"Sm4to, 121pgs. Full bound white paper wraps with black titling on front cover and spine. Book is solid and interior is clean and bright, replete with color images and floor plans of Edwin Lundie's houses. Corner tips have a touch wear else in excellent condition.
An Architect of Principle
One of the most principled architects of his generation, and peer of Edward Cullinan and Richard MacCormac,Lea
Edge of Order
A stunning tour of the work of internationally known architect Daniel Libeskind and an investigation of a master artist's creative process.
Daniel Libeskind is one of the foremost architects of our time, a self-proclaimed rebel celebrated for innovative, site-conscious designs, including the Jewish Museum Berlin and New York's World Trade Center Redevelopment. He has also emerged as one of architecture's most visible public ambassadors. In Edge of Order, Libeskind opens the door to his unique creative process, guiding us through a selection of his projects never before collected--both built and unrealized, major commissions and unexpected favorites--and revealing how he arrived at their designs through text and a rich array of visuals, including drawings, plans, and photographs. With a voracious appetite for culture and history, and an encyclopedic memory, Libeskind draws on everything from Greek mythology to Emily Dickinson to the Marx Brothers to explain the way he thinks about buildings and cities. Far more than a monograph, Edge of Order is both an essential document of Libeskind's remarkable career and an intimate portrait of an artist that will encourage creative people in any field to discover new points of inspiration.
Frank Lloyd Wright's Romance With Nature
Considered Frank Lloyd Wright's most sublime integration of architecture and nature, Fallingwater nestled among the rocky woodlands of Pennsylvania is the focal point for every discussion of his inspired siting, use of organic materials, and employment of decorative motifs derived from nature and translated into glass, stone, and wood. Beautiful color interior photography, coupled with black-and-white shots of the dramatic setting, illustrate this new, richly textured tour of this legendary house.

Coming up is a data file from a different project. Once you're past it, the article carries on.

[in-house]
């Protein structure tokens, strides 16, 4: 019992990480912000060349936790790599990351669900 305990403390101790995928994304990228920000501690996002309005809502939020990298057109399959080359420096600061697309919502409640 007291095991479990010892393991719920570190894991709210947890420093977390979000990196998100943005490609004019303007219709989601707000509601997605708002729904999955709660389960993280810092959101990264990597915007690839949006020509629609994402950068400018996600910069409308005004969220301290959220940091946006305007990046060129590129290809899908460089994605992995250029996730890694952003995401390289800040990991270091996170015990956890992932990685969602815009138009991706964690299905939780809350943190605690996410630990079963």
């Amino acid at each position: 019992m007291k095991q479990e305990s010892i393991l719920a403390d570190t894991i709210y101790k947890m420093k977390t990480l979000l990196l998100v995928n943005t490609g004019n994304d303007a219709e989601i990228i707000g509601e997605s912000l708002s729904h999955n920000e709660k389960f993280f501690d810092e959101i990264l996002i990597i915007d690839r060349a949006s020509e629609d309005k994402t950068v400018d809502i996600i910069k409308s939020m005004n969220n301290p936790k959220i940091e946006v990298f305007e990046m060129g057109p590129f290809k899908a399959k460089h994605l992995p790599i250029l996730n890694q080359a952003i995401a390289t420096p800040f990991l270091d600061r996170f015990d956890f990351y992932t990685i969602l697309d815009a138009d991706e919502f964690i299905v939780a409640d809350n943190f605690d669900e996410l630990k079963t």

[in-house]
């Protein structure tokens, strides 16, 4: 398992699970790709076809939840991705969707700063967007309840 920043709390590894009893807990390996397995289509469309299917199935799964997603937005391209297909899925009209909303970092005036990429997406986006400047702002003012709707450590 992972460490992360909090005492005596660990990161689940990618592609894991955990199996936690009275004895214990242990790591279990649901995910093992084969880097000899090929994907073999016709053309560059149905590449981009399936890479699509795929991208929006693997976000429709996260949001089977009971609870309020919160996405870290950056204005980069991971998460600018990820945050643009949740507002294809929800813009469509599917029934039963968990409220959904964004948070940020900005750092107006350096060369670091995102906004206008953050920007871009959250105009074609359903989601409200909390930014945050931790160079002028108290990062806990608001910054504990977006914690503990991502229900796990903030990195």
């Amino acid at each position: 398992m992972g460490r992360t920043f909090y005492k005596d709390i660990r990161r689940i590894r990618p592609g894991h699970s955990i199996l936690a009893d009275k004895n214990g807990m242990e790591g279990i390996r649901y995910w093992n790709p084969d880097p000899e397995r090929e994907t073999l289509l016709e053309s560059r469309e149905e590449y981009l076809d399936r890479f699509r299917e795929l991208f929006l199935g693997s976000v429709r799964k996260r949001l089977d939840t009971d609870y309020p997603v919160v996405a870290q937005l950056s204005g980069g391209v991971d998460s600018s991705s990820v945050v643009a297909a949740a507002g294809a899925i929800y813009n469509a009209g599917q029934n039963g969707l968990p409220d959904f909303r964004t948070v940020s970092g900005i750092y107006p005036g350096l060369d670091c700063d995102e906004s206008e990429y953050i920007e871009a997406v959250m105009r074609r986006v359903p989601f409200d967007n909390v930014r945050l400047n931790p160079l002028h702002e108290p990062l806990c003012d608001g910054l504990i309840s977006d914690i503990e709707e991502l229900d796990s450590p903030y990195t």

The Fantastic Seashell of the Mind
The Architecture of Mark Mills
Mark Mills was a visionary architect, a Frank Lloyd Wright apprentice whose innovative designs grow beyond Wright's work to uniquely blend structural principles and the organic forms of seashells.
When he heard Wright say that seashells are Nature’s perfect architecture, Mark made that idea the foundation of his life’s work. As seashells change their forms to meet the needs of their inhabitants, so Mark adapted structural roof systems to shelter his clients, and he made them spectacularly beautiful. If the sky is Nature's umbrella above us, Mills's ceilings were the umbrella over his clients' lives in their homes. The ceiling revealed the skeleton of the building, exposed, visible from every part of the interior, since the interior walls were partitions that did not interrupt the view of the ceiling system. He used to joke (joking but not kidding) that he put so much thought and care into his roofs because the clients couldn't hang their knick-knacks on it and wreck its design.
From any place within Mark's houses, there is a sense of being under the entire shell of the roof. We may be in the living room, but we are also in the entire house at all times. They are, for him, shells for humans.
THE FANTASTIC SEASHELL OF THE MIND is thoughtfully illustrated and brings together Mark Mills's own thinking behind his houses along with the insights of his wife, colleagues, and original clients and owners of Mark Mills houses. It is written to appeal to both architects and a general readership.